So, where exactly is Kuching?
Kuching is the capital of the Malaysian state of Sarawak, which is located on the north west of the island of Borneo.
|Location of Kuching|
This part of the world is severely underrated in my opinion. Everyone includes Peninsular (mainland) Malaysia in their whistle stop tour of South East Asia, and of course, Thailand and Singapore are well visited by both holiday makers and Backpackers. But what about the Malaysian portion of Borneo?
Sarawak is known for the indigenous tribes who live in long houses, as well as it’s British colonial heritage. The Chinese and Indian migrants have also made quite an impact in this area, and particularly in Kuching.
The city of Kuching is quiet and calm in comparison to places on Peninsular Malaysia, and somewhere I found myself feeling at ease. In fact we ended up staying 2 weeks here exploring the area, and would have stayed longer.
As someone who enjoys a flashpacker style of travel, it’s not often I have much to contribute to a view of travelling with children. However, there are some places in the world that don’t have to feature on just the backpacker trail, and in fact would suit a family holiday too.
One of those places is Kuching. Although the heat can be difficult at times, children will find something to enjoy at almost every one of my recommended activities.
If you want to see Orangutans without the crowds, Kuching is a good base to visit Semmengoh National Park and I’ve heard that it’s much less touristy than the famous Sepilok Orangutan Rehabilitation centre in Sabah.
The river setting of Kuching, where people say hello and smile for reasons other than to sell you stuff, is also renowned for its cat statues and the rather quirky cat museum (Kuching means cat in Malay)
There is a reasonably good bus network, just don’t try and travel after 5pm as it shuts down early. If you’re brave, the unlicensed buses will save you even more, and give you an experience of local life.
So what else is there to do and see whilst in Kuching? Here’s my recommendations:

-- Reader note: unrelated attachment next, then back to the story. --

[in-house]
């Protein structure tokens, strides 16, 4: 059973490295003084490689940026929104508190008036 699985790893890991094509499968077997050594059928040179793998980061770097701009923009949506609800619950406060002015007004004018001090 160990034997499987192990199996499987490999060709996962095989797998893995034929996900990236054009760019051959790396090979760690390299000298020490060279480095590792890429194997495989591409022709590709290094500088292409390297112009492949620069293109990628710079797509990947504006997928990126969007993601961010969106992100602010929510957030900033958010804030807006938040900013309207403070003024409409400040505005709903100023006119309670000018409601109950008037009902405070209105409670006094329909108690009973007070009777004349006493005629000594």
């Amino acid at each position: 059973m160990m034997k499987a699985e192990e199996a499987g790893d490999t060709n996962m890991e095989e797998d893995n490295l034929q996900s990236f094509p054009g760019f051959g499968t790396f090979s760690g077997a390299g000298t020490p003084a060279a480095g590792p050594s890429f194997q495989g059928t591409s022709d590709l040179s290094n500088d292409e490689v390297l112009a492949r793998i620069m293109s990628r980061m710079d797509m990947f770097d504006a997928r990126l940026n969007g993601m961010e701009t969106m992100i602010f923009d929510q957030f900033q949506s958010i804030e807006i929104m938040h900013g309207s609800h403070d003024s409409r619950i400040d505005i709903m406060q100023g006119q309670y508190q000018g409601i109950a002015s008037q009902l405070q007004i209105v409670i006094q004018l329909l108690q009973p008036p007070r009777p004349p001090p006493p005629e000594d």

This is one for the kids and the rest of the family, but head there early to catch the orangutans feeding time, as it’s a short walk from the entrance. Read all about my visit here: Orangutans of Borneo: Semenggoh nature reserve, Kuching.
2. The city itself
Offers a picturesque riverside, bustling Chinatown, shopping centres and museums. Drop by the very informative information office to get info on everything and anything and you will not be disappointed. This is one of the best information centres we have ever been to! The Sarawak tourism site is also useful before you get there: http://www.sarawaktourism.com.
There are all sorts. Cat lovers or those seeking to get out of the city should head just outside of town to the cat museum, and enjoy the vast collection of cat memorabilia. The majority of the other museums (Sarawak, Natural History and Art Gallery) are located close together and just a short walk from Kuching city centre.
4. Fairy cave
The caves are quite spectacular in size, but be warned, there’s a 5 storey climb up to them before even getting inside and then a number of slippery wooden steps in the dark. Bring a torch; head torch works best as then your hands are free to hold onto the rail.
The cave actually does have a fairy in it, albeit a very small one and made of stone.
Read more about my visit to the cave here.
Just an hour from the city, a visit here will give you a feel for what life in a long house would be like. The village features traditional buildings from the different indigenous tribes.
It’s all a bit set up, but it is very well done (when all are manned) and it would be enjoyable for kids, as you get a little passport to collect the stamps from each of the tribes as you visit them.
6. Kayaking and visit a real Bidayah longhouse
We ran out of time to experience this one, and were saving our linguist experience for Belaga (see my post for more on that here: A lot of longhouses).
|Longhouse tribe member|
However if you are limited on time or want to stay close to the city, the Annah Rais longhouse, in the Penrissen mountains where Sarawak borders Indonesia should be considered.
The long house is estimated to be two hundred years old, and Bidayah people still live there. The headhouse tradition is evident here with many human skulls from the tribe’s headhunting days.
A real highlight in my opinion, but you should take an overnight trip here to fully appreciate it. Lodgings are rustic but adequate, the boat out to the park is expensive, unless you can find others to share with. However, the vast park offers a great variety of walking trails, and of course, this is where you will spot the famous proboscis monkeys. Check out my post for more: Overnight at Bako national park, Borneo (Malaysia).
Proboscis monkey, Bako NP
Another national park, with some interesting treks and trails. However it is most famous for the Rafflesia flower. Check out the tourist office for details of whether there is a flower to see during your visit.
Read more about my time in Kuching and our sighting of the Rafflesia at Gunung Gading here: City of cats and layer cakes.
|Rafflesia flower in bloom|